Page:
Separation and Divorce – Why We Struggle With So Much Anxiety?

The ending of our committed couple relationship typically starts the gruelling and exhausting separation experience. Even when we separate well and communicate respectfully without too much acrimony, it still takes a lot out of us as we dismantle nearly every aspect of our former lives together to create two separate units.

There are many decisions we need to make concerning the day-to-day practicalities and functioning, financial aspects, as well as the complex emotional aspects resulting from having had our relationship end. Within this mix is also a great deal of uncertainty about how our lives will be in the future. For most of us in this situation, this uncertainty causes us to feel anxious.

What are we anxious about during our separation?

As a therapist who also works with separating couples, my clients’ have multiple anxieties stemming from their separation. These anxieties often wake them in the early hours of the morning.

Here are their top 3 – 

Anxiety about our financial future

We are often anxious about our children

We are also anxious about life without our partner

Will anyone find me interesting or attractive again?

In her book, The Mind-Strength Method: Four steps to curb anxiety, conquer worry & build resilience, Dr. Jodie Lowinger notes that we engage in certain ‘safety behaviours’ to eliminate uncertainty and achieve control. Despite being called ‘safety behaviours’, they are not offering any real safety, they offer us the illusion of safety in the face of uncertainty.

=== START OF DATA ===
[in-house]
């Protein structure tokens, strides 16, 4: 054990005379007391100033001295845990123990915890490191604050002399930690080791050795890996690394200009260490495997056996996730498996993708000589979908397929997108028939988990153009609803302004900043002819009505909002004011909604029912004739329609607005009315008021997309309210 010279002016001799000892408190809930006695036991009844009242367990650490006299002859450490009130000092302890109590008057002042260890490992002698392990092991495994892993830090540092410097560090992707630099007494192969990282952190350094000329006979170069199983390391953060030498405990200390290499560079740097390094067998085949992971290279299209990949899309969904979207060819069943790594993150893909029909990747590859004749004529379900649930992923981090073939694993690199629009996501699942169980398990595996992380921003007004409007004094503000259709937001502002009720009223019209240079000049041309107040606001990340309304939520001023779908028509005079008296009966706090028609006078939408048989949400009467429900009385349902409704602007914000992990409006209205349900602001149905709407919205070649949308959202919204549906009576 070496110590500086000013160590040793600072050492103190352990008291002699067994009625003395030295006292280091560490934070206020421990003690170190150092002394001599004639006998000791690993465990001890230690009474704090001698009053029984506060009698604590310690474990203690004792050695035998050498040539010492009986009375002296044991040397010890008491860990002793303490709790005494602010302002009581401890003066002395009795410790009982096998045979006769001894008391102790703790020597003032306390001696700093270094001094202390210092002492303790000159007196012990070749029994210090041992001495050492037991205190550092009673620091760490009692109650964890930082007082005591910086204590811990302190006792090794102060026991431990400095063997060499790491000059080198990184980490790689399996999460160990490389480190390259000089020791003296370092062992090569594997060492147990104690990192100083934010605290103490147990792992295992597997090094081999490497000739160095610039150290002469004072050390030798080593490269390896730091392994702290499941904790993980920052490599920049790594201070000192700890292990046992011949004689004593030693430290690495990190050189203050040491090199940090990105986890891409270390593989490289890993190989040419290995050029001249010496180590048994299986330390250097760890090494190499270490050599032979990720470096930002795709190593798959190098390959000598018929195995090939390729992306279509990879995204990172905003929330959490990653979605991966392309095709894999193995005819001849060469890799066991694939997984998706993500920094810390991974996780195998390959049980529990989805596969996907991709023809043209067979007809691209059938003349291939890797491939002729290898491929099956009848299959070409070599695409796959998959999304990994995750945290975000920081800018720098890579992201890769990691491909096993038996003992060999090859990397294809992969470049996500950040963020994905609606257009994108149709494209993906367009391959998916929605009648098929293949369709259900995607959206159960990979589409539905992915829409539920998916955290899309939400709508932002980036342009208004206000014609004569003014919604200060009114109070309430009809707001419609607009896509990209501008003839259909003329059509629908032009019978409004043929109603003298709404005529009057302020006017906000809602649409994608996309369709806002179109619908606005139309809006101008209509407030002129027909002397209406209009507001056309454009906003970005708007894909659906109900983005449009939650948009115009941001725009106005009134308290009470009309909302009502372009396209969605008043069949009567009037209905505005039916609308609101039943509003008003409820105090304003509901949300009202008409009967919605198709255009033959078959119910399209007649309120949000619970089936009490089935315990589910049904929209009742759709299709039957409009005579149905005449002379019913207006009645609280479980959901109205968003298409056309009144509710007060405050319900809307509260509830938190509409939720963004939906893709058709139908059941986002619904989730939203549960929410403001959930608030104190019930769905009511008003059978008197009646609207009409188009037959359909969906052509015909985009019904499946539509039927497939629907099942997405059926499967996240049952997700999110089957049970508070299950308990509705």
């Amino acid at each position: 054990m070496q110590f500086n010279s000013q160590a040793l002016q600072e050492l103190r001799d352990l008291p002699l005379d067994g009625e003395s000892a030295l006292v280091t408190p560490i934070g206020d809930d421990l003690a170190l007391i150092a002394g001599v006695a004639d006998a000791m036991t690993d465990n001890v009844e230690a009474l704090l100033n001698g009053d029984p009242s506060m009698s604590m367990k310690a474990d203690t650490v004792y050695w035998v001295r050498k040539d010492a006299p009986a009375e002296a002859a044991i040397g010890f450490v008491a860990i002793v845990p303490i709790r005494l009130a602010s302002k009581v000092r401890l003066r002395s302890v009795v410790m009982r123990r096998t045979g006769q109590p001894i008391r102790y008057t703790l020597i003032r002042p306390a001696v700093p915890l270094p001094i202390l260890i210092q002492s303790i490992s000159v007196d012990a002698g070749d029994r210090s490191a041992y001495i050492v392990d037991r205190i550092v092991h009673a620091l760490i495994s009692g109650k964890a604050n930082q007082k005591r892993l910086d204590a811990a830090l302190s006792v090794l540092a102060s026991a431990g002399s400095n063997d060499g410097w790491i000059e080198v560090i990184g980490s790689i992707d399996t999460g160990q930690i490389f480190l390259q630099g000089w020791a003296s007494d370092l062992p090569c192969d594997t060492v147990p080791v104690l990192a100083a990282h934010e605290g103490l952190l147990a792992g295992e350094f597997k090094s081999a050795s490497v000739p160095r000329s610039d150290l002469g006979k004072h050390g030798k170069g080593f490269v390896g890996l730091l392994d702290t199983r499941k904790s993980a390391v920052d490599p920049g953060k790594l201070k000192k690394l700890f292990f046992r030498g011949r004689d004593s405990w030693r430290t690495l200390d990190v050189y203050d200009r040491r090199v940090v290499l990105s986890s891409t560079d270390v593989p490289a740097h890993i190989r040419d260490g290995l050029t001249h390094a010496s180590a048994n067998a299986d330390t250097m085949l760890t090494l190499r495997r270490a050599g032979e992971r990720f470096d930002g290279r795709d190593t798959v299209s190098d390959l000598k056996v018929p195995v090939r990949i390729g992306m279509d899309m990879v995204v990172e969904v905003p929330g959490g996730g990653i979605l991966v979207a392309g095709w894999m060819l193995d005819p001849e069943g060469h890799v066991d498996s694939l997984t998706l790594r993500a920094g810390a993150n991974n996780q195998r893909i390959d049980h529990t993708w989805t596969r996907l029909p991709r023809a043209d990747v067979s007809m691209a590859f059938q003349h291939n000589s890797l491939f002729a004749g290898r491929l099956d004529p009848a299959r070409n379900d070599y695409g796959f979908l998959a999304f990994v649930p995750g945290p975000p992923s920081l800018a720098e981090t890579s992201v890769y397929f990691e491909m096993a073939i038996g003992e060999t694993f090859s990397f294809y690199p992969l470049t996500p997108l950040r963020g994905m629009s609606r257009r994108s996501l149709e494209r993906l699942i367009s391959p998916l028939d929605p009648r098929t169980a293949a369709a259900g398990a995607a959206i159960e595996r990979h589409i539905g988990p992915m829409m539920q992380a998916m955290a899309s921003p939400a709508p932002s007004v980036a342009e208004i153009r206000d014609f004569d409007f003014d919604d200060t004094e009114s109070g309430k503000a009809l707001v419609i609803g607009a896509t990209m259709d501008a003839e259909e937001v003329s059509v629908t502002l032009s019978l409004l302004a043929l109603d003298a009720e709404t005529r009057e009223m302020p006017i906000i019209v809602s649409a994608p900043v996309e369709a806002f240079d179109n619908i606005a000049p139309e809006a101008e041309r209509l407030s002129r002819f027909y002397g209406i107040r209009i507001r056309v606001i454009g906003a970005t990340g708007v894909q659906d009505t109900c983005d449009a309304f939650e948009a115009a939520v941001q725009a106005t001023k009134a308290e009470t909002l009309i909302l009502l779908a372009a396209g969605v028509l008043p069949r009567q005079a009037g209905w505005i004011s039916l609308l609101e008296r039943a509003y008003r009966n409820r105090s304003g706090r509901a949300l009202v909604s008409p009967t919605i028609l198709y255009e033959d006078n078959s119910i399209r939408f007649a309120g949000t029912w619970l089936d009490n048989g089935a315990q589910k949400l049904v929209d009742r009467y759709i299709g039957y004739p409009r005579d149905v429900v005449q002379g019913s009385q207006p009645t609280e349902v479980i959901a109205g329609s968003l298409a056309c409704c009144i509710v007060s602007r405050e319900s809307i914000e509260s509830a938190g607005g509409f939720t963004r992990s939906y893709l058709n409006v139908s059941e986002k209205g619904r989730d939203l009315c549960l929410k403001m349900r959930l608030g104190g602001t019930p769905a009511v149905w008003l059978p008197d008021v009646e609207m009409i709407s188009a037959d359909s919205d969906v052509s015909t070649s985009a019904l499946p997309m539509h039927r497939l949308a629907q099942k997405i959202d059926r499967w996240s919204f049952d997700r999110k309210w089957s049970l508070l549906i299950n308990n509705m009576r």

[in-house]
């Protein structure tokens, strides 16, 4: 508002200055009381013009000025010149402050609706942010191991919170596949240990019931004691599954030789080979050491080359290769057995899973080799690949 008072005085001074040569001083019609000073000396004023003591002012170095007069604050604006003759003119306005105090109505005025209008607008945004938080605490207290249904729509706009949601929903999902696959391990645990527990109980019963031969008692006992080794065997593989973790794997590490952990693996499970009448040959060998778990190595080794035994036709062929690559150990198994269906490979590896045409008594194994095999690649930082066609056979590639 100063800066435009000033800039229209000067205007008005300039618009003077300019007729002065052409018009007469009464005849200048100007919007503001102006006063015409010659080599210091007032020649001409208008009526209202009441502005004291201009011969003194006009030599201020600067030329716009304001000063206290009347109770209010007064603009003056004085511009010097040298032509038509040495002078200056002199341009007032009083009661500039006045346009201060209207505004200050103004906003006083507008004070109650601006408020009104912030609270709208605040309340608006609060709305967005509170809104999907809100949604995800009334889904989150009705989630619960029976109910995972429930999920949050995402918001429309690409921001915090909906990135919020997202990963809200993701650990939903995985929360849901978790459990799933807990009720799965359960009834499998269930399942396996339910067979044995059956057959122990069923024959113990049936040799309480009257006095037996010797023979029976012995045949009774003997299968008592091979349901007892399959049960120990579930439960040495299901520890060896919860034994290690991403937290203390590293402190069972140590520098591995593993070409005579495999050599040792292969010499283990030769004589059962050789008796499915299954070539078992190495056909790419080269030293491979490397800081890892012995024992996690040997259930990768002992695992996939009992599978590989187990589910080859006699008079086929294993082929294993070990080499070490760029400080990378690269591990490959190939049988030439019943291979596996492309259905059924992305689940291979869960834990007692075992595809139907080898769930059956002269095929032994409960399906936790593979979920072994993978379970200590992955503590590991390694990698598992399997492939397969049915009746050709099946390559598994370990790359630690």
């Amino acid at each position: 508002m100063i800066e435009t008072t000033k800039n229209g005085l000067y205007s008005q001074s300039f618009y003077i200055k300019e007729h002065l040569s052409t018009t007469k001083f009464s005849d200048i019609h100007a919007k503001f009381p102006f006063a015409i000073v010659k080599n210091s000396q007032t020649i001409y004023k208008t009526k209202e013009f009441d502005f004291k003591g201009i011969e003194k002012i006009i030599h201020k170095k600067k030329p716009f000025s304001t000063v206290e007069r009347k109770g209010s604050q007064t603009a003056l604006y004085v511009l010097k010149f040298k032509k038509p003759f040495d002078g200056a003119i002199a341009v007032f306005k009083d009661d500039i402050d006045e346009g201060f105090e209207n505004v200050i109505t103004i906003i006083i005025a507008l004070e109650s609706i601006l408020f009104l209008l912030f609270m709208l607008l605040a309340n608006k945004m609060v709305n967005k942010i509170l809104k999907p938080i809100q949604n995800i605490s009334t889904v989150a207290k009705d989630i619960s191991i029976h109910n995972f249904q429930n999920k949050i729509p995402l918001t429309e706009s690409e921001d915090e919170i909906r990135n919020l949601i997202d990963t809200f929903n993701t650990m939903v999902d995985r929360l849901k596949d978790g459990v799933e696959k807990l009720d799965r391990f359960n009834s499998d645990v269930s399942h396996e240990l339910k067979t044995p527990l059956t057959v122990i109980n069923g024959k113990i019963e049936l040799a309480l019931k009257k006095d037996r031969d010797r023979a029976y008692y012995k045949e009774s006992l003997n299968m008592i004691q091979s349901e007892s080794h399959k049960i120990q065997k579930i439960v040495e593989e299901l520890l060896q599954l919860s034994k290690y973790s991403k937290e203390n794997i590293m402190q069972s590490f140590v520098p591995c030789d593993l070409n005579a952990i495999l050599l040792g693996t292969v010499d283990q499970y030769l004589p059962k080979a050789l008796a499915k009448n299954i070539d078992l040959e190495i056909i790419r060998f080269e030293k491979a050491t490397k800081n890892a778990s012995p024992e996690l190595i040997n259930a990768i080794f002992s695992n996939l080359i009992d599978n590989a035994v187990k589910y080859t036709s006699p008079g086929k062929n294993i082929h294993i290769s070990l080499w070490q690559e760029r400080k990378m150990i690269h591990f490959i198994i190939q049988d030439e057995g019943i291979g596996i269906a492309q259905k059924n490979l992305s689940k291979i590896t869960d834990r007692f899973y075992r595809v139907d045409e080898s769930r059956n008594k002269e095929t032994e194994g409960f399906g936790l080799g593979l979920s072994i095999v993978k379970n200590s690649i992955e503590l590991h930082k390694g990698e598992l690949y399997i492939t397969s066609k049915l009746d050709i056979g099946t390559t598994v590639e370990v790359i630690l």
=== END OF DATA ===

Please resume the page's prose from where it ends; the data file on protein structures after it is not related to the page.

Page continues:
I’m sharing the 3 ‘safety behaviours’ that she describes that I often hear in my consulting room when people are separating. These are – 

Worry – When we repeatedly focus our attention on the problems, we end up feeling more anxious. Lowinger recognises how problematic this in and states that a “negative outcome is the inevitable part of worry – by the very nature of worry it is not a story with a happy ending… in its extreme form is called catastrophising.” (p.108)

Mind reading – This strategy is highly problematic, and we will never achieve certainty this way. When my clients attempt to read my mind, they are mostly so far off the mark. We need to ask people what they are thinking.

Over-checking and reassurance seeking – Lowinger notes that these 2 strategies do not work as neither will provide the certainty we seek as it does not exist. We may experience momentary relief, however, the anxiety will creep back in.

One of the biggest gifts we can give ourselves during our separation and divorce process is to learn to accept uncertainty. We need to surrender to uncertainty, otherwise, we will keep using ‘safety behaviours’ that provide no actual safety. There is no solution to uncertainty besides surrender. We need to develop helpful strategies that calms our anxiety down.

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